The Kremlin may respond to the "shale gas revolution" by splitting Gazprom into two companies in charge of gas production and transportation, a news report said Monday.
As Gazprom's clout on global markets is decreasing as a result of growing shale gas production and falling prices, the company might have to make concessions to the European Union by accepting its Third Energy Package, under which production and transportation must be controlled by separate companies.
Six months after President Vladimir Putin spoke out against the idea at the "Russia Calling" business conference, consultations are being held suggesting that the Kremlin may change its stance concerning the future of the gas monopoly, the Kommersant-Vlast magazine reported.
The consultations involve several key government officials and executives, including the president's economic aide Elvira Nabiullina, Rosneft CEO Igor Sechin and Gazprom CEO Alexei Miller, several government officials familiar with the situation said.
Representatives of independent gas producer Novatek, including Gennady Timchenko and Leonid Mikhelson, are also involved in the discussions.
Putin's spokesman Dmitry Peskov said the president was considering Russia's strategy on the European gas market.
"We have expressed our arguments against the Third Energy Package adopted by the EU on several occasions, but it is law and we will abide by it. Several options are being considered," Peskov said, declining to comment further.
Sources told Kommersant-Vlast that the idea to divide Gazprom into two separate businesses focused on production and transportation was currently the most actively discussed option.
"There is no decision yet, all those are just alternative options with the prospect for implementation in two to five years," a source said.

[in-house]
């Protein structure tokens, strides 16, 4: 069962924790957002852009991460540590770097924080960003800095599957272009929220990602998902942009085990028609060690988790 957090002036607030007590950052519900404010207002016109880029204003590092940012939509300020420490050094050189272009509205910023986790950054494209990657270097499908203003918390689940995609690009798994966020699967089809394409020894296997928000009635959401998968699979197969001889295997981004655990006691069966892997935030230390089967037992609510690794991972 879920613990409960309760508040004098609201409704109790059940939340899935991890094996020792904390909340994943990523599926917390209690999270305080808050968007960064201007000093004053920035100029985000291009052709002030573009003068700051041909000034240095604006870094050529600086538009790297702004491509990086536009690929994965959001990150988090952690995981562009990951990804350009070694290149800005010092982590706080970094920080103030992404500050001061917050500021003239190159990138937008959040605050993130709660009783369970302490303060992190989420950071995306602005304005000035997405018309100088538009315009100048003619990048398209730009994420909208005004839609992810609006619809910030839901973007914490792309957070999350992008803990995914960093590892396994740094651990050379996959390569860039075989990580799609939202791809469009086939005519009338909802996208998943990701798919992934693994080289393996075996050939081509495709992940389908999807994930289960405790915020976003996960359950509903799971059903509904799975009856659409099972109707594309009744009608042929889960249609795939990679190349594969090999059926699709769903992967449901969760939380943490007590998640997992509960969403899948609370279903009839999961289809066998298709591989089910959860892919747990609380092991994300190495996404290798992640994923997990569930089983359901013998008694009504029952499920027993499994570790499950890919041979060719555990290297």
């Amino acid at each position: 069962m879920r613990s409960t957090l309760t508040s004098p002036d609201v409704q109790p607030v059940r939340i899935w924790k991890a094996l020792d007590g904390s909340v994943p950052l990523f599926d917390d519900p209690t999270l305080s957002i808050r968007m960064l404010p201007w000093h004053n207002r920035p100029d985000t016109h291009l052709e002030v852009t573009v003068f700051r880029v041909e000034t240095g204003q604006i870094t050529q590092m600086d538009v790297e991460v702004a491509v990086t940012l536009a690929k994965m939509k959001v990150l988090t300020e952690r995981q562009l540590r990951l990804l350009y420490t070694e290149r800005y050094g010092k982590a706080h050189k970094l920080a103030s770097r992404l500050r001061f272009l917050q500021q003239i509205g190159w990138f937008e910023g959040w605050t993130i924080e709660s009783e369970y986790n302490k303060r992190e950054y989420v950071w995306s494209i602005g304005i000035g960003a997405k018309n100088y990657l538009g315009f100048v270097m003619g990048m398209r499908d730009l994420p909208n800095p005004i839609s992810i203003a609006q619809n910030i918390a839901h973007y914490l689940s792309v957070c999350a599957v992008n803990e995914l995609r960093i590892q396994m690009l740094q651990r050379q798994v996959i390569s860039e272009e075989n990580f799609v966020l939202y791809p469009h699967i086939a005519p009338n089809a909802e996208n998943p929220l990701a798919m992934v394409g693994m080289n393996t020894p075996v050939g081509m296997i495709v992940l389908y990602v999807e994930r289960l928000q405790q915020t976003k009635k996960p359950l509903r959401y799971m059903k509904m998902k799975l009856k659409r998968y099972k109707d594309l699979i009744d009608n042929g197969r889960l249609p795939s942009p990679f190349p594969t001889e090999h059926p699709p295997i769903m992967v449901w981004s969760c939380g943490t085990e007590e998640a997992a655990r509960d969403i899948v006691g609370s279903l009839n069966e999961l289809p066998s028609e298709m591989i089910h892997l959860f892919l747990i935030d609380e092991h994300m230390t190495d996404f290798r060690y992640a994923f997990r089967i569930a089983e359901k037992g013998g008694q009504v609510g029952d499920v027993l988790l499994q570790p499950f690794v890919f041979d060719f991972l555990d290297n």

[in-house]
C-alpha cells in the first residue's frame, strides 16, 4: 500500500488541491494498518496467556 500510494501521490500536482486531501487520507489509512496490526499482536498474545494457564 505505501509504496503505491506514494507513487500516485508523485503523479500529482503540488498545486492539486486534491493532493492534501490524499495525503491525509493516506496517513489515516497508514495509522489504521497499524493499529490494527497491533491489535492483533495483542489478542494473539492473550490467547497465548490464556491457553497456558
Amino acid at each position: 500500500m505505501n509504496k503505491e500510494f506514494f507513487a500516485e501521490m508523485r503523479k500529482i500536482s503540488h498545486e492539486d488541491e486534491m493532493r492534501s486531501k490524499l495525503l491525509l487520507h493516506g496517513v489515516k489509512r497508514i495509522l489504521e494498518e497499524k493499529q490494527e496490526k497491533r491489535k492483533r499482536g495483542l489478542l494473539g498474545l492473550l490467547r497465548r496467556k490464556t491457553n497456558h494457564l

The Cabinet is not involved in the discussions at this time but is preparing documents on a possible transfer of some of Gazprom's functions to other companies.
On April 9, Finmarket reported that the Energy Ministry had prepared a statement for a meeting with First Deputy Prime Minister Arkady Dvorkovich on transferring Gazprom's pipeline network in Europe to an independent company.
Neither Dvorkovich nor the Energy Ministry have commented on Gazprom's possible restructuring. The gas monopoly's spokesman, Sergei Kupriyanov, was not available for comment.
In October 2012, Putin said Gazprom would not yield to the pressure from the European Union to divide the company into several businesses specializing in specific types of operations — production, transportation and distribution.
Since Putin came to power in 2000, he and his supporters have been adamant about not allowing a division of Gazprom. They argued that the company's integrity was necessary to represent Russia's interests on global energy markets.
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